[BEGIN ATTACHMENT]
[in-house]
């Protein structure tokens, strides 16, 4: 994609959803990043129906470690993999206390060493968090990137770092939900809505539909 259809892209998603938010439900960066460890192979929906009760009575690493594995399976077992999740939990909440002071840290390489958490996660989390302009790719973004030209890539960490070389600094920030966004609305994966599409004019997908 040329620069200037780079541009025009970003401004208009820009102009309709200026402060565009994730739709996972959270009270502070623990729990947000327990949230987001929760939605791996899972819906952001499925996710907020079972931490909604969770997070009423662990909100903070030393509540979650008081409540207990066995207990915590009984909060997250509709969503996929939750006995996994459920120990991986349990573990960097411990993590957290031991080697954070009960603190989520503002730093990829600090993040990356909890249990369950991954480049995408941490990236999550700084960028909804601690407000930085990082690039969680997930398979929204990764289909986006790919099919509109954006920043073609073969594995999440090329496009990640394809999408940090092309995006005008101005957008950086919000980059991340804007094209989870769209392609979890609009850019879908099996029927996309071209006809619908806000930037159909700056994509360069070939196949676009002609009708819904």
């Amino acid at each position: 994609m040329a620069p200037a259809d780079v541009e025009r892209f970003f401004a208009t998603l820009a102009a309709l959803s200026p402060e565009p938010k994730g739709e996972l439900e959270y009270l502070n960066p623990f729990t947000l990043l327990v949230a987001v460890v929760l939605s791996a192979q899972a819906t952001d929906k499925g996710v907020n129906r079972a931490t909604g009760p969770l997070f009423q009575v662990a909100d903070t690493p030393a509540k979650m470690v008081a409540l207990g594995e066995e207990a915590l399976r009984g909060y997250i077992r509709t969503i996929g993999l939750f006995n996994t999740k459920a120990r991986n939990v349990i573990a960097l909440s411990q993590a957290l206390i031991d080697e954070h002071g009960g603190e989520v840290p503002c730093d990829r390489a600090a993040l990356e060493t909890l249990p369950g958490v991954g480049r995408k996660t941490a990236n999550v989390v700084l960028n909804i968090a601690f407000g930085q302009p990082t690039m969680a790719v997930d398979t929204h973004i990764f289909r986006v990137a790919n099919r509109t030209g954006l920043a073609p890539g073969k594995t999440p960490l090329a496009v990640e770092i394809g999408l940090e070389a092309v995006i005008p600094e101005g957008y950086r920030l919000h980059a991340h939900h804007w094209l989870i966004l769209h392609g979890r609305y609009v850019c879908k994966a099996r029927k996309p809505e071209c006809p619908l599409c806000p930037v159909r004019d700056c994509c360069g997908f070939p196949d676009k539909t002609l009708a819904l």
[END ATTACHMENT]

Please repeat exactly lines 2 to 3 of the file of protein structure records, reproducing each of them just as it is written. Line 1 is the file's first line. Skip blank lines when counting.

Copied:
């Protein structure tokens, strides 16, 4: 994609959803990043129906470690993999206390060493968090990137770092939900809505539909 259809892209998603938010439900960066460890192979929906009760009575690493594995399976077992999740939990909440002071840290390489958490996660989390302009790719973004030209890539960490070389600094920030966004609305994966599409004019997908 040329620069200037780079541009025009970003401004208009820009102009309709200026402060565009994730739709996972959270009270502070623990729990947000327990949230987001929760939605791996899972819906952001499925996710907020079972931490909604969770997070009423662990909100903070030393509540979650008081409540207990066995207990915590009984909060997250509709969503996929939750006995996994459920120990991986349990573990960097411990993590957290031991080697954070009960603190989520503002730093990829600090993040990356909890249990369950991954480049995408941490990236999550700084960028909804601690407000930085990082690039969680997930398979929204990764289909986006790919099919509109954006920043073609073969594995999440090329496009990640394809999408940090092309995006005008101005957008950086919000980059991340804007094209989870769209392609979890609009850019879908099996029927996309071209006809619908806000930037159909700056994509360069070939196949676009002609009708819904």
């Amino acid at each position: 994609m040329a620069p200037a259809d780079v541009e025009r892209f970003f401004a208009t998603l820009a102009a309709l959803s200026p402060e565009p938010k994730g739709e996972l439900e959270y009270l502070n960066p623990f729990t947000l990043l327990v949230a987001v460890v929760l939605s791996a192979q899972a819906t952001d929906k499925g996710v907020n129906r079972a931490t909604g009760p969770l997070f009423q009575v662990a909100d903070t690493p030393a509540k979650m470690v008081a409540l207990g594995e066995e207990a915590l399976r009984g909060y997250i077992r509709t969503i996929g993999l939750f006995n996994t999740k459920a120990r991986n939990v349990i573990a960097l909440s411990q993590a957290l206390i031991d080697e954070h002071g009960g603190e989520v840290p503002c730093d990829r390489a600090a993040l990356e060493t909890l249990p369950g958490v991954g480049r995408k996660t941490a990236n999550v989390v700084l960028n909804i968090a601690f407000g930085q302009p990082t690039m969680a790719v997930d398979t929204h973004i990764f289909r986006v990137a790919n099919r509109t030209g954006l920043a073609p890539g073969k594995t999440p960490l090329a496009v990640e770092i394809g999408l940090e070389a092309v995006i005008p600094e101005g957008y950086r920030l919000h980059a991340h939900h804007w094209l989870i966004l769209h392609g979890r609305y609009v850019c879908k994966a099996r029927k996309p809505e071209c006809p619908l599409c806000p930037v159909r004019d700056c994509c360069g997908f070939p196949d676009k539909t002609l009708a819904l």